I am so excited about a weekly feature on Kathy's blog, Sumballo. She is writing a post or two every week that provide tools for in-depth Bible study. This week, she teaches about pericope. It is a Greek word (pa-RIH-kōp-ee) that means “cutting around.” (I will be teaching the kids this word at the breakfast table this morning.) Interested? Stop by her site for more information.
We've taken to callling them the Barrel of Monkeys books, Luke and Acts that is. You see, you cannot look at an event written in either of these books without looking at what comes before and aft. They all hook together like one long chain. To help my little ones understand this concept, I put it in kid terms, "Kind of like the way the monkeys hook together in the Barrel of Monkeys game."
Their eyes lit up. They know about these monkeys. "Ooohhh!"
And now each meal begins with the request, "Read the Monkey Book, Mama."
I made some interesting discoveries this week in the second monkey book, the book of Acts. In Acts 10:9 Peter goes up to a roof top to pray and as he is praying, a sheet full of all kinds of animals, clean and unclean to the Jewish mind, is lowered down in front of him.
"Get up , Peter. Kill and eat."
I love Peter's response. It is eight years after the Pentecost and his first response is still to say "Surely not, Lord." Surely not. Surely you will not wash my feet. Surely you will not suffer and die.
He says, "Surely not." but when we look at the preceding link, Acts 9:43, we find out that Peter is staying in Joppa at the home of a tanner. A tanner. An unclean profession if there ever was one. Peter is already pushing the limits. He is already living on the edge. God has brought him this far, to a tanner's house in Joppa, and now He's ready to push Peter's envelope a little further.
God has prepared Peter for this task and he has also prepared the hearts of those whom Peter will be meeting. In the final link, we arrive at the house of Cornelius. This man is an Italian centurion who had volunteered for duty, a Gentile living in Caesarea, a predominately Gentile city. Three strikes against him. Three strikes that Peter ignores in favor of obedience. Peter goes to Cornelius' house, he shares an eye-witness account of the death and resurrection of his Lord and he sticks around. Because he stays, Peter witnesses the power of the Holy Spirit come upon these Gentiles in the identical manner that He came upon the Jews during the Pentecost. This shocks the Jewish believers in the room, shocks them and blesses them at the same time. A new era is ushured in in Cornelius' living room.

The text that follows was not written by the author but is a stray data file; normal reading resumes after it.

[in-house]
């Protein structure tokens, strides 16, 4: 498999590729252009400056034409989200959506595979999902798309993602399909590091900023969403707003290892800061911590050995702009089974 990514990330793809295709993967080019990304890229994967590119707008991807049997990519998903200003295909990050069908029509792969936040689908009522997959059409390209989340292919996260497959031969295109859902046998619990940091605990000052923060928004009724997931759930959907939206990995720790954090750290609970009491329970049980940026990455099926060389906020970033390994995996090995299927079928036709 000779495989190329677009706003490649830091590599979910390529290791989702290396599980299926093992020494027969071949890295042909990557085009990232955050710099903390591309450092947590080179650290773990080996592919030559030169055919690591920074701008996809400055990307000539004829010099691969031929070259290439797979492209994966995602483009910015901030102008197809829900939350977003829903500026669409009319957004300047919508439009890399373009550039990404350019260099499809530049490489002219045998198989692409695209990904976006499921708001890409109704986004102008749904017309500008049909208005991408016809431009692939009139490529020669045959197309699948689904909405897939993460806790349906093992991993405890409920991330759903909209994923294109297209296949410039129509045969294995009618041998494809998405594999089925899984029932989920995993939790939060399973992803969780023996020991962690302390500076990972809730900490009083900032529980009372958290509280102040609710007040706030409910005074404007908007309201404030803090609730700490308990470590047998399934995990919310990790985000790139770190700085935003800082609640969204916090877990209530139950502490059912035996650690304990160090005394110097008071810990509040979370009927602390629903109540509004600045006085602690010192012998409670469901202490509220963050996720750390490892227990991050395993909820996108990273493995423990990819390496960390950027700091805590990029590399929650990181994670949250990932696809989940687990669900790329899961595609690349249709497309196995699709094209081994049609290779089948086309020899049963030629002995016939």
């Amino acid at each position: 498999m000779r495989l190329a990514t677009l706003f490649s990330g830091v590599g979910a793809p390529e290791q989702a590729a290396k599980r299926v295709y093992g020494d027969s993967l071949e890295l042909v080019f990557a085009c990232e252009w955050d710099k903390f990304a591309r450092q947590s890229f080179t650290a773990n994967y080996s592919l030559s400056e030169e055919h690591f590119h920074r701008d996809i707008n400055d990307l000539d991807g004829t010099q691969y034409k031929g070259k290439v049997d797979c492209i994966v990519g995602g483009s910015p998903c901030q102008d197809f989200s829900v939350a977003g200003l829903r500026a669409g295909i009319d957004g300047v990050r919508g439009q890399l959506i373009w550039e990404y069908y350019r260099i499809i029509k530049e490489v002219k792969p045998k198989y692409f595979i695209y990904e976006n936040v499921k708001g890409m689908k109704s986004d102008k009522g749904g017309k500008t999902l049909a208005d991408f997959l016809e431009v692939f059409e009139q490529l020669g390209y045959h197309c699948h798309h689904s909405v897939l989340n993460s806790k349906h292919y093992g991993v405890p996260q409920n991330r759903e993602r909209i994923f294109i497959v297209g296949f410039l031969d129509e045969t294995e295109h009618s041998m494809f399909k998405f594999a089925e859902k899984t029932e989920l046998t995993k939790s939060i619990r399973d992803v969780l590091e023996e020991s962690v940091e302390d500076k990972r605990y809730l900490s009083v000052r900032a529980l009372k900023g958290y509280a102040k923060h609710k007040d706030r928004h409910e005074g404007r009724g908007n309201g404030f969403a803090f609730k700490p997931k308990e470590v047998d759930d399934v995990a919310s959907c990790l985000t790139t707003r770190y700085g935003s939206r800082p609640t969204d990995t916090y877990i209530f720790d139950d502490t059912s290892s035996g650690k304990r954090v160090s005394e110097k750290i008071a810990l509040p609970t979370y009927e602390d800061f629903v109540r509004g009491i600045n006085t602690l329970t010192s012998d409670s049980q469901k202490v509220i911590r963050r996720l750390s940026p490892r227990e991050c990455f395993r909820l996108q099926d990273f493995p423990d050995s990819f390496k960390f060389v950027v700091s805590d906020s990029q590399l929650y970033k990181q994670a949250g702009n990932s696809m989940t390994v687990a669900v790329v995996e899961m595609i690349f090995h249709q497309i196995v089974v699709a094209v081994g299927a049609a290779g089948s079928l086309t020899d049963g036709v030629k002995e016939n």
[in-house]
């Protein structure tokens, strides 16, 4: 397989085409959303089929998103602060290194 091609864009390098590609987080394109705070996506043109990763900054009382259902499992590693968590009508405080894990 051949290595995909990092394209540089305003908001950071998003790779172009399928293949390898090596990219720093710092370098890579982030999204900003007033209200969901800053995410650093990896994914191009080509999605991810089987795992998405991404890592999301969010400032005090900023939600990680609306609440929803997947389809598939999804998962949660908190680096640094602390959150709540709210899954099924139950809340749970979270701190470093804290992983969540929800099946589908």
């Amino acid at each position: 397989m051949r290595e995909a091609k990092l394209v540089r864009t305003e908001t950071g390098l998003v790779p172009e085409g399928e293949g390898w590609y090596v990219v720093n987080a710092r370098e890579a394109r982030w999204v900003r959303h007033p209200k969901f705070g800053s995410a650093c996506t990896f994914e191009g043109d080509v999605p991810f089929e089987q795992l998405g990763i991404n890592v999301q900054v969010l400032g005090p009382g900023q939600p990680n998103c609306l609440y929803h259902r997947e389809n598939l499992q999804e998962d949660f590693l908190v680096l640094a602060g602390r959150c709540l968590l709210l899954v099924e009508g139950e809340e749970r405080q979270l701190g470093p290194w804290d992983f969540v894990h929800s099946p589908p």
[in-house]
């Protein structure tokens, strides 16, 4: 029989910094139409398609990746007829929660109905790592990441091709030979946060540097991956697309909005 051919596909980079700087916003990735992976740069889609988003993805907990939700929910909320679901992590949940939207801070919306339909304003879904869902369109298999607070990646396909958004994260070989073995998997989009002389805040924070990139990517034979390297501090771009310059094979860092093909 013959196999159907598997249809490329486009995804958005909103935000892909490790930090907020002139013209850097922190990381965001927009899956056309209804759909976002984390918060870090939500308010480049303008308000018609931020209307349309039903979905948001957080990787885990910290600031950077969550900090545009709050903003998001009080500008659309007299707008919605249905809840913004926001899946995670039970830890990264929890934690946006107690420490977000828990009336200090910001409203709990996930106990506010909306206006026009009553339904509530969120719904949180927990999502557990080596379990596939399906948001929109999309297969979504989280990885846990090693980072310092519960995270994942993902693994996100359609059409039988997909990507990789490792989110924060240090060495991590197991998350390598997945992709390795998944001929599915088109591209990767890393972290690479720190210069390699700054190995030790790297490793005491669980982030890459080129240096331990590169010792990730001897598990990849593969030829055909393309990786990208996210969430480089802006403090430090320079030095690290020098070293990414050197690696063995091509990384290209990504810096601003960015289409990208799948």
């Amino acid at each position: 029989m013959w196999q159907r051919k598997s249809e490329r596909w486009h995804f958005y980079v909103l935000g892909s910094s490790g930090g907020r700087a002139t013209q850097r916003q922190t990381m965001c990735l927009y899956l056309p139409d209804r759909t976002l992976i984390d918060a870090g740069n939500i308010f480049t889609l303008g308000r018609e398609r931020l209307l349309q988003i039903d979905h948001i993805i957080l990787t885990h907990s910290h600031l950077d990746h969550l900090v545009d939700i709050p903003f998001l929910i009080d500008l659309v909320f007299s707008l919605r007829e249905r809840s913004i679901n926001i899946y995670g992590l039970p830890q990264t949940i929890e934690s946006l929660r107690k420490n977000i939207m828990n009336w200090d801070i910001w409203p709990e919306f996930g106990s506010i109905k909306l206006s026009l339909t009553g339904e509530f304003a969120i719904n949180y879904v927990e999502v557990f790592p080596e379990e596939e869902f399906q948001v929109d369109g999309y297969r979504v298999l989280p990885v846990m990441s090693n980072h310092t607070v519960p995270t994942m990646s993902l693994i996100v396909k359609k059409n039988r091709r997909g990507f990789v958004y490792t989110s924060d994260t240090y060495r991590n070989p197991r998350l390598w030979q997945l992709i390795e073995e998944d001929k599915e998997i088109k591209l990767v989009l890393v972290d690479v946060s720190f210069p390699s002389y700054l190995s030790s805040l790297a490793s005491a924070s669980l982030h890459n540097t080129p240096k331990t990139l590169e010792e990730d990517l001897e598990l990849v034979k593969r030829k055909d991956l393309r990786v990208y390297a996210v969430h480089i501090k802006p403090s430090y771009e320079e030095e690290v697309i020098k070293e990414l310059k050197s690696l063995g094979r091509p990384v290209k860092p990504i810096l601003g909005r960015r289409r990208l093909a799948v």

I am reminded of another man who was called from Joppa to deliver a message to the Assyrians, to plead with them to turn from their wickedness. He does the turning instead. Jonah turns his back on God and rushes in the opposite direction. God resorts to drastic measures to exact obedience from this reluctant messenger. Again, the hearts of the people are prepared to hear the message. Repent. But Jonah does not stick around to see the results. He climbs a hill overlooking the city and watches for its destruction. He is not at all interested in seeing restoration come to this city of Gentiles. He chooses bitterness over blessing.
As I am reading these days, reading the Bible and blogs and newspapers, I am continually faced with the fact that not all people think like I do. Not all people live like I do. Unlike Peter, Jonah was unwilling to accept the fact that God offers mercy to those unlike himself. Peter gradually worked his way out of his comfort zone to be able to interact with the Caesareans. I need to be doing the same.
(My guess is that the pericope for this story of Peter and Cornelius begins in Acts 10:1 and ends with Acts 11:18)